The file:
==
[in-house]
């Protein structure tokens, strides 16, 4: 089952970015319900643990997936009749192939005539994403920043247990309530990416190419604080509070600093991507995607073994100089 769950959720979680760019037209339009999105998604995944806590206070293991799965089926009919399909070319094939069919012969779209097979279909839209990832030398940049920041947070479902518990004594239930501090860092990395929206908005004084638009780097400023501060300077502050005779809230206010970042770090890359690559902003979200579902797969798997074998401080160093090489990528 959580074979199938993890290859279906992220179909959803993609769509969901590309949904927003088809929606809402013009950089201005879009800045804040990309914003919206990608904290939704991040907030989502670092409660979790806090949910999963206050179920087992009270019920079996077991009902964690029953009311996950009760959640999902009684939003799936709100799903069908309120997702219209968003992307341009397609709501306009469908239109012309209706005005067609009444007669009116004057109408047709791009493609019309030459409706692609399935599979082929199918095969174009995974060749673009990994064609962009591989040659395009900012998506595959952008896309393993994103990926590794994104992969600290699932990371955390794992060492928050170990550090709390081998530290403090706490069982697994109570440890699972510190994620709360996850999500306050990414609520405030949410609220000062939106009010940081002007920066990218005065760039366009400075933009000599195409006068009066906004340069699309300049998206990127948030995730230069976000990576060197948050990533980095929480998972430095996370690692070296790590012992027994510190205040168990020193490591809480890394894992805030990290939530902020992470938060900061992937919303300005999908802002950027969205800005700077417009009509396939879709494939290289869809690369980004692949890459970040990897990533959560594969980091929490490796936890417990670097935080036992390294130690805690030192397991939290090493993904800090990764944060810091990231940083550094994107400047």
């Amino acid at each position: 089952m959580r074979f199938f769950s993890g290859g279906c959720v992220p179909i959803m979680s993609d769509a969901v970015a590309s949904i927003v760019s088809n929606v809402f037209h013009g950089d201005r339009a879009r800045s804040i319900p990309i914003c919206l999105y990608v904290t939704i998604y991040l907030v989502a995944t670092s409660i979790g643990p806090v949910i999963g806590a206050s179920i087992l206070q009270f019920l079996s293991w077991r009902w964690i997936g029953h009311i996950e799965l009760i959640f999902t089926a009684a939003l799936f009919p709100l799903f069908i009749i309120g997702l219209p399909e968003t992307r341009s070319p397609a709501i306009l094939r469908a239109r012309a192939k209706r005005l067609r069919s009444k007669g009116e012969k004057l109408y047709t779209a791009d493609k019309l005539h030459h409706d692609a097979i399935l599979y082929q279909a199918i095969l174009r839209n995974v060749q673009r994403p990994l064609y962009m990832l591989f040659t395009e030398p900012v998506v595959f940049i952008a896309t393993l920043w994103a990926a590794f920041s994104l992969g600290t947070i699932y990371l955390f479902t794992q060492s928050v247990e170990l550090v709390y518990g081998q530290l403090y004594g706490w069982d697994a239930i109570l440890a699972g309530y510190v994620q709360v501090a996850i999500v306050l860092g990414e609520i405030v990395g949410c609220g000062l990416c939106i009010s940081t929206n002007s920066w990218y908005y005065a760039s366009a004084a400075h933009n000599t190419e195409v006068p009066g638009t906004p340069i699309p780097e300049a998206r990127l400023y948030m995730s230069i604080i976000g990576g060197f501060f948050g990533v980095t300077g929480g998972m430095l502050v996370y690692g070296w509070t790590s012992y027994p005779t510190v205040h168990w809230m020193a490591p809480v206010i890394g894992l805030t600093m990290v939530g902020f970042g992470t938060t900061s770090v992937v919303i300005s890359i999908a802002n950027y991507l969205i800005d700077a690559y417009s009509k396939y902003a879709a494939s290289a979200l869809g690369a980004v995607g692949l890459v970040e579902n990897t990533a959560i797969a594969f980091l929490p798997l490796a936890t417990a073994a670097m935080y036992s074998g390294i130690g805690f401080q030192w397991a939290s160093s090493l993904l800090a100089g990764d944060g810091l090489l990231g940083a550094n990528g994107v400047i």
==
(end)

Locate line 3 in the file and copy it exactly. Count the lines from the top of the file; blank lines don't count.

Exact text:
């Amino acid at each position: 089952m959580r074979f199938f769950s993890g290859g279906c959720v992220p179909i959803m979680s993609d769509a969901v970015a590309s949904i927003v760019s088809n929606v809402f037209h013009g950089d201005r339009a879009r800045s804040i319900p990309i914003c919206l999105y990608v904290t939704i998604y991040l907030v989502a995944t670092s409660i979790g643990p806090v949910i999963g806590a206050s179920i087992l206070q009270f019920l079996s293991w077991r009902w964690i997936g029953h009311i996950e799965l009760i959640f999902t089926a009684a939003l799936f009919p709100l799903f069908i009749i309120g997702l219209p399909e968003t992307r341009s070319p397609a709501i306009l094939r469908a239109r012309a192939k209706r005005l067609r069919s009444k007669g009116e012969k004057l109408y047709t779209a791009d493609k019309l005539h030459h409706d692609a097979i399935l599979y082929q279909a199918i095969l174009r839209n995974v060749q673009r994403p990994l064609y962009m990832l591989f040659t395009e030398p900012v998506v595959f940049i952008a896309t393993l920043w994103a990926a590794f920041s994104l992969g600290t947070i699932y990371l955390f479902t794992q060492s928050v247990e170990l550090v709390y518990g081998q530290l403090y004594g706490w069982d697994a239930i109570l440890a699972g309530y510190v994620q709360v501090a996850i999500v306050l860092g990414e609520i405030v990395g949410c609220g000062l990416c939106i009010s940081t929206n002007s920066w990218y908005y005065a760039s366009a004084a400075h933009n000599t190419e195409v006068p009066g638009t906004p340069i699309p780097e300049a998206r990127l400023y948030m995730s230069i604080i976000g990576g060197f501060f948050g990533v980095t300077g929480g998972m430095l502050v996370y690692g070296w509070t790590s012992y027994p005779t510190v205040h168990w809230m020193a490591p809480v206010i890394g894992l805030t600093m990290v939530g902020f970042g992470t938060t900061s770090v992937v919303i300005s890359i999908a802002n950027y991507l969205i800005d700077a690559y417009s009509k396939y902003a879709a494939s290289a979200l869809g690369a980004v995607g692949l890459v970040e579902n990897t990533a959560i797969a594969f980091l929490p798997l490796a936890t417990a073994a670097m935080y036992s074998g390294i130690g805690f401080q030192w397991a939290s160093s090493l993904l800090a100089g990764d944060g810091l090489l990231g940083a550094n990528g994107v400047i």